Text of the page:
“It's tough because as a basketball player you want to be on the court and you want to play,” Brewer said.
The paltry playing time made many wonder why Thunder general manager Sam Presti made the trade to begin with.
When he was brought to town, Brewer was lauded as a perimeter defender, a specialist in the mold of Thabo Sefolosha. The Thunder also raved about Brewer's pedigree and how he had been in winning programs from Utah to Chicago. Coaches and teammates from those teams labeled Brewer simply a winning player.
“Obviously he brought me here for a reason and wanted me to play,” Brewer said of Presti. “But at the same time, it's not his decisions and you can't really question a coach that won 60 games. I didn't ask too many questions and tried to stay as positive as I possibly can.”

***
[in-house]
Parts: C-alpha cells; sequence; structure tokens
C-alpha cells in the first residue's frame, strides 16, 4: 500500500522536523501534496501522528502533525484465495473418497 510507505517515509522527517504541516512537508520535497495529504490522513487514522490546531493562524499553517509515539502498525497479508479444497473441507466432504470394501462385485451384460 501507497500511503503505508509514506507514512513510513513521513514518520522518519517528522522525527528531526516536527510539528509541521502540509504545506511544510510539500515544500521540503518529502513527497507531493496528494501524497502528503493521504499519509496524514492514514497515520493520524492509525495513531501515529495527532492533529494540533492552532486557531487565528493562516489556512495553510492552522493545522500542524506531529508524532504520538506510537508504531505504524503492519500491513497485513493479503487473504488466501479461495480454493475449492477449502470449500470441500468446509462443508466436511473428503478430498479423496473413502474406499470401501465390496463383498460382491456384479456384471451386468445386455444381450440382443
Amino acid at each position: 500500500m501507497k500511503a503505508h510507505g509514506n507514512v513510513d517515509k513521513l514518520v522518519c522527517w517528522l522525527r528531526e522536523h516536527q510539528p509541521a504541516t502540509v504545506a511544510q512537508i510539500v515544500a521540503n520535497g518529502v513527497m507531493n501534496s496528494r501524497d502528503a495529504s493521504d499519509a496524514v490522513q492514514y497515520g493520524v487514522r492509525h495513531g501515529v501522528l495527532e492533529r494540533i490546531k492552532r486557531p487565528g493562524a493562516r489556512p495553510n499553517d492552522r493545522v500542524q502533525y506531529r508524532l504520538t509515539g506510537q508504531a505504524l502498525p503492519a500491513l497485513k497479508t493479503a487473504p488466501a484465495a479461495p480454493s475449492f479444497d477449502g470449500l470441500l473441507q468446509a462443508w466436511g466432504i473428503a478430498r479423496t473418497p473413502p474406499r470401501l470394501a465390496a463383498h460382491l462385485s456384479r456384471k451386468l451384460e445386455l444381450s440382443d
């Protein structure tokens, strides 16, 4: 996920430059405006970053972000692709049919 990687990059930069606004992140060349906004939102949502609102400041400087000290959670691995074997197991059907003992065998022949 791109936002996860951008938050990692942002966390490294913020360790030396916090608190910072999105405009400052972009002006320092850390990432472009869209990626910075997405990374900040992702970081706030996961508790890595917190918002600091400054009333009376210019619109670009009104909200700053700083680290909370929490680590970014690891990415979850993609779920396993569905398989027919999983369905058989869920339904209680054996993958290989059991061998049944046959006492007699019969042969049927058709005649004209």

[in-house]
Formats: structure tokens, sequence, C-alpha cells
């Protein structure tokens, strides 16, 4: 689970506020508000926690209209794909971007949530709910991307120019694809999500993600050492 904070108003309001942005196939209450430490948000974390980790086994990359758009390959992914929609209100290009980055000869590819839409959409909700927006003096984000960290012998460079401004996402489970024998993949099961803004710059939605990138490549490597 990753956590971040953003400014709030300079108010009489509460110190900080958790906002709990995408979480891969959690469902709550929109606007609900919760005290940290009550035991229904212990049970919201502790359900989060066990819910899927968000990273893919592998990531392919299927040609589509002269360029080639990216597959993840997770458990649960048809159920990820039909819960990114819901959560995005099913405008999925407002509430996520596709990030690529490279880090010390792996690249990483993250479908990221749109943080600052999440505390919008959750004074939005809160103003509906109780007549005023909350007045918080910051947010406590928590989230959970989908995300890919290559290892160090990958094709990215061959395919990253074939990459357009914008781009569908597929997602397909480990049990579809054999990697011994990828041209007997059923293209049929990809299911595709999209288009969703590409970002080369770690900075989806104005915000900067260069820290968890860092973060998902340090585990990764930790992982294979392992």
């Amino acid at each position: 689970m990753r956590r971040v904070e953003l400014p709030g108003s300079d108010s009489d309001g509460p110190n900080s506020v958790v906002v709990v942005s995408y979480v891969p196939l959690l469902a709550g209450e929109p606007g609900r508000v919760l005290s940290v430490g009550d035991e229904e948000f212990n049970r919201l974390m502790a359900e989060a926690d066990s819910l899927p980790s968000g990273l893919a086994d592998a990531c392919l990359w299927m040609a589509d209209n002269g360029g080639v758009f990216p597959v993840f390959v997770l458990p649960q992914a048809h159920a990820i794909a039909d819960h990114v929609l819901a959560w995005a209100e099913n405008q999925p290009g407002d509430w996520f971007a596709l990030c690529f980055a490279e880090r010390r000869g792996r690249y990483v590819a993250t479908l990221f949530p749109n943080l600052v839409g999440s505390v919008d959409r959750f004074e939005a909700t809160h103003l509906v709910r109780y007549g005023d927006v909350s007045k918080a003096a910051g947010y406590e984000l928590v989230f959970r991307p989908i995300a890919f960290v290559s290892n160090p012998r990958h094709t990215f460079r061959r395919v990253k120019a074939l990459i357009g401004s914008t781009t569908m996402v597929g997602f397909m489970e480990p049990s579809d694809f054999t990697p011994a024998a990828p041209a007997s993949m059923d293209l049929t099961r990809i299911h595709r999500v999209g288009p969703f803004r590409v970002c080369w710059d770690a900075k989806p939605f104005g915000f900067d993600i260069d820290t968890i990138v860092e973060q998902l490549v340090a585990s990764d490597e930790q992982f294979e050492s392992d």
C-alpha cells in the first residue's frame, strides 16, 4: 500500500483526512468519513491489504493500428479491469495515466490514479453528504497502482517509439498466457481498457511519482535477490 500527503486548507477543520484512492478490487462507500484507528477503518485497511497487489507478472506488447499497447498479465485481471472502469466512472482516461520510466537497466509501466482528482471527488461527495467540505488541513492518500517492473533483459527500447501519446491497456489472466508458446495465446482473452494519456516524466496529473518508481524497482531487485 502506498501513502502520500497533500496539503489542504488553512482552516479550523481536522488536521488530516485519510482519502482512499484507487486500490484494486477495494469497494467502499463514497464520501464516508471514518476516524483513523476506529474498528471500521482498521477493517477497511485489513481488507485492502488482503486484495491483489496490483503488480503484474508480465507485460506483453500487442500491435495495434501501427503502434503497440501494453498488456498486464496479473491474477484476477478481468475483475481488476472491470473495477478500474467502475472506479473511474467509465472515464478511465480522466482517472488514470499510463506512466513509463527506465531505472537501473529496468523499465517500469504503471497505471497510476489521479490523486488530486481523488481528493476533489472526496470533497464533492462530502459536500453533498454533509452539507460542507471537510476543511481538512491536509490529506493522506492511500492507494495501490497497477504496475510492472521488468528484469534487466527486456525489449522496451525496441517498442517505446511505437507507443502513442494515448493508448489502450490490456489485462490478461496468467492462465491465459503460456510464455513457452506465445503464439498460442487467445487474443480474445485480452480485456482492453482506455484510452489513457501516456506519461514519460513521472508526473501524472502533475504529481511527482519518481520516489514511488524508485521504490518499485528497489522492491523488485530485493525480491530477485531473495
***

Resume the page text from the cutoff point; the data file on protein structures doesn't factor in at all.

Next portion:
The imperfect circumstances bring into question whether Brewer, an unrestricted free agent on July 1, will return.
Oklahoma City will have available roster spots due to expiring contracts on Derek Fisher and Kevin Martin, and Brewer could be brought back on a budget-friendly minimum deal.
But after the way things went for him, would Brewer even bite if offered?
He certainly sounds like a man with no hard feelings.
“You never know where this game will take you,” Brewer said. “I'm still very young and still have a lot of basketball left in me so if it's here or somewhere else I'll continue to play basketball. This is a great organization and (has) great players, great coaches, great fans. So hopefully I can continue to play here.”